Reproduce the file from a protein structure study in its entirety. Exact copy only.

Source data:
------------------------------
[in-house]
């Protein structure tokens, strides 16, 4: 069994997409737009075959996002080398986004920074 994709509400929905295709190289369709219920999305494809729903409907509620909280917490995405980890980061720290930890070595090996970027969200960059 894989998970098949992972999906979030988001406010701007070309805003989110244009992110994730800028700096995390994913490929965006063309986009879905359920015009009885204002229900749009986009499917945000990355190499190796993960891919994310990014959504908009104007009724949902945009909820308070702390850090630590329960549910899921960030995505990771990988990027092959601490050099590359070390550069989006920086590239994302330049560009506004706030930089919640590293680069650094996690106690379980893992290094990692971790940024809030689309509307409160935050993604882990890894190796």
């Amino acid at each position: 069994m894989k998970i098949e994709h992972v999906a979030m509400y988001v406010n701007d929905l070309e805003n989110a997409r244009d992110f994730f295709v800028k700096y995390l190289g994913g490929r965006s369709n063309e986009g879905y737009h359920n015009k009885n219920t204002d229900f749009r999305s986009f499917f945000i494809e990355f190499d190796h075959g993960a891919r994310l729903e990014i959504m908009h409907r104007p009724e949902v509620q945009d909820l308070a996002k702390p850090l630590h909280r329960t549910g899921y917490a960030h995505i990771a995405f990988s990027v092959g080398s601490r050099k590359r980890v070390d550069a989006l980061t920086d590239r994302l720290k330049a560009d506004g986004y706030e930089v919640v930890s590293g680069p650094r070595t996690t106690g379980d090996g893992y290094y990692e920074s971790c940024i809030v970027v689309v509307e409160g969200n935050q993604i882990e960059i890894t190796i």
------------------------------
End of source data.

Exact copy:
[in-house]
């Protein structure tokens, strides 16, 4: 069994997409737009075959996002080398986004920074 994709509400929905295709190289369709219920999305494809729903409907509620909280917490995405980890980061720290930890070595090996970027969200960059 894989998970098949992972999906979030988001406010701007070309805003989110244009992110994730800028700096995390994913490929965006063309986009879905359920015009009885204002229900749009986009499917945000990355190499190796993960891919994310990014959504908009104007009724949902945009909820308070702390850090630590329960549910899921960030995505990771990988990027092959601490050099590359070390550069989006920086590239994302330049560009506004706030930089919640590293680069650094996690106690379980893992290094990692971790940024809030689309509307409160935050993604882990890894190796």
């Amino acid at each position: 069994m894989k998970i098949e994709h992972v999906a979030m509400y988001v406010n701007d929905l070309e805003n989110a997409r244009d992110f994730f295709v800028k700096y995390l190289g994913g490929r965006s369709n063309e986009g879905y737009h359920n015009k009885n219920t204002d229900f749009r999305s986009f499917f945000i494809e990355f190499d190796h075959g993960a891919r994310l729903e990014i959504m908009h409907r104007p009724e949902v509620q945009d909820l308070a996002k702390p850090l630590h909280r329960t549910g899921y917490a960030h995505i990771a995405f990988s990027v092959g080398s601490r050099k590359r980890v070390d550069a989006l980061t920086d590239r994302l720290k330049a560009d506004g986004y706030e930089v919640v930890s590293g680069p650094r070595t996690t106690g379980d090996g893992y290094y990692e920074s971790c940024i809030v970027v689309v509307e409160g969200n935050q993604i882990e960059i890894t190796i």